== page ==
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The Marriage Benefit

This article is more than 14 years old.
Detail from the front cover of "The Marriage Benefit" by Mark O'Connell.
Detail from the front cover of "The Marriage Benefit" by Mark O'Connell.

Scary times out there. If you're married, or headed that way, you may want to hunker down with your honey and ride out the headlines.

Marriage, says my guest today, isn't just good for the bottom line. It's good for the soul. And the longer term, the better.

Nearly half of all American marriages end in divorce. But that doesn’t seem to stop us from looking for that perfect someone, that life partner, the one with whom we’ll grow old.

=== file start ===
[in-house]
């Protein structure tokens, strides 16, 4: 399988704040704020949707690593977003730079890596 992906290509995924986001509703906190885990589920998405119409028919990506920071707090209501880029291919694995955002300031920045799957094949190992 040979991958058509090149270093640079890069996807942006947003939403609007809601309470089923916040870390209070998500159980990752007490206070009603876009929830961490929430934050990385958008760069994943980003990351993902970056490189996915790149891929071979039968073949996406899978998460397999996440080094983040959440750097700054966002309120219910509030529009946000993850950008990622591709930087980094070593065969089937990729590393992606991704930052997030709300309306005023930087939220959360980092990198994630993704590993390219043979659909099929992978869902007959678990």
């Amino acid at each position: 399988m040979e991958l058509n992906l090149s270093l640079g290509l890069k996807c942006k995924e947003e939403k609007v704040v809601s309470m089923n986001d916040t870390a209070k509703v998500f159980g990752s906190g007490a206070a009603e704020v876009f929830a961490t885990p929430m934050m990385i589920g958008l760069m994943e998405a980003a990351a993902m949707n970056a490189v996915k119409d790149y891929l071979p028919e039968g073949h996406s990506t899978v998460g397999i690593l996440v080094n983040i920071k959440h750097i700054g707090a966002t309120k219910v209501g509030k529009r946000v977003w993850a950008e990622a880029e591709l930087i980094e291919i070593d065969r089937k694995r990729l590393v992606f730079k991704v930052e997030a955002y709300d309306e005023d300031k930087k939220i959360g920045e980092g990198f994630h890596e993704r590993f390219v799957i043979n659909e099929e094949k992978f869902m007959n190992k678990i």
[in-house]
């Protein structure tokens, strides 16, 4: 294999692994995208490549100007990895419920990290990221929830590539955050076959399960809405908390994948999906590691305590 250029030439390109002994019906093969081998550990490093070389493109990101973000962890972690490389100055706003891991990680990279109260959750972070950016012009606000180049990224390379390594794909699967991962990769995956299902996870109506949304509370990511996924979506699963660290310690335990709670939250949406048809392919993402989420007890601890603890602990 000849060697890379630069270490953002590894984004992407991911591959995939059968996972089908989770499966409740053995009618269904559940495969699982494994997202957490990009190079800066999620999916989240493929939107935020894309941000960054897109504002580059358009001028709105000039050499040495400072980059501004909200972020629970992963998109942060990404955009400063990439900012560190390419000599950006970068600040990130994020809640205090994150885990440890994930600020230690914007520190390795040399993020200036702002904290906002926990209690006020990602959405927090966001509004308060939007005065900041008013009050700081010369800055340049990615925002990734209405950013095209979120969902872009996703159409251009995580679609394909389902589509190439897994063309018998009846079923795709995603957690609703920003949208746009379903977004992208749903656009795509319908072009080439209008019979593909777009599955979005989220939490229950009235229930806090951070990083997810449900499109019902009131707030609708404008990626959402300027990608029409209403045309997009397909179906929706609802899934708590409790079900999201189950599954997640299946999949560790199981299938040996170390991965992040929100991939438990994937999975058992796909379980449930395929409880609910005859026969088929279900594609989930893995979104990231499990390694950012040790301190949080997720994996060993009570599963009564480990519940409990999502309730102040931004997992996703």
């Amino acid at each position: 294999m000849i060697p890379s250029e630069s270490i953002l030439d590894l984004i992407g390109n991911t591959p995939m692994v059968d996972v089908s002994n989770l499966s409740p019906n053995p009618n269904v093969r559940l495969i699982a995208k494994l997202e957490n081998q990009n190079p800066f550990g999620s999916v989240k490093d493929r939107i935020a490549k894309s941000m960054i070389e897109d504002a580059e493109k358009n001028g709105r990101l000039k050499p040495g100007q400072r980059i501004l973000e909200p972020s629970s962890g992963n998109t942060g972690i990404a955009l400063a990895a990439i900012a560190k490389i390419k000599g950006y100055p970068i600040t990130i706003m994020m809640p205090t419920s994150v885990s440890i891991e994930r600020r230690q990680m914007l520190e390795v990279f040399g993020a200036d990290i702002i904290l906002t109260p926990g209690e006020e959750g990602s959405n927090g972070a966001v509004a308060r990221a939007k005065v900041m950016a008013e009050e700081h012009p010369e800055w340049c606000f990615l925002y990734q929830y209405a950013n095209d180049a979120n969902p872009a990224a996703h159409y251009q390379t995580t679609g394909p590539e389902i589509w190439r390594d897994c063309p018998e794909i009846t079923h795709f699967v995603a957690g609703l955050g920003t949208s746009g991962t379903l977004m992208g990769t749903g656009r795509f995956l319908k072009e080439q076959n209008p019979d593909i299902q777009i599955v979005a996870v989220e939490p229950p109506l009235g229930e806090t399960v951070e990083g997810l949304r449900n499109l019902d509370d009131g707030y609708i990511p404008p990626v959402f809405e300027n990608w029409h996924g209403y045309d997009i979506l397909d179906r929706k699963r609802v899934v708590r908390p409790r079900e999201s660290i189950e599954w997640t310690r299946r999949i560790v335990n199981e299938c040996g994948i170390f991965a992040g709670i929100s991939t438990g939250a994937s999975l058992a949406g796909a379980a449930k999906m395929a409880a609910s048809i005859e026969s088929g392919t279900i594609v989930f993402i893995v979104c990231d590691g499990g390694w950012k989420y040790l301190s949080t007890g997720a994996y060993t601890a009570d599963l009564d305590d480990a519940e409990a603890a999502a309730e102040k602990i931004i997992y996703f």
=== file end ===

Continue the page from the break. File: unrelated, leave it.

My guest today says despite the challenges that come with sticking it out, the benefits of staying together are huge. Being married gives us purpose and meaning. We become, he says, our best selves.

This hour, On Point: Hanging in. We’re talking about the upside of marriage for the long term.Guests:

Joining me in the studio is Mark O'Connell. He’s a marriage therapist, a clinical psychologist, an instructor at Harvard Medical School, and author of the new book "The Marriage Benefit: The Surprising Rewards of Staying Together."

Jack Beatty, On Point news analyst and senior editor at The Atlantic Monthly.

This program aired on July 25, 2008.


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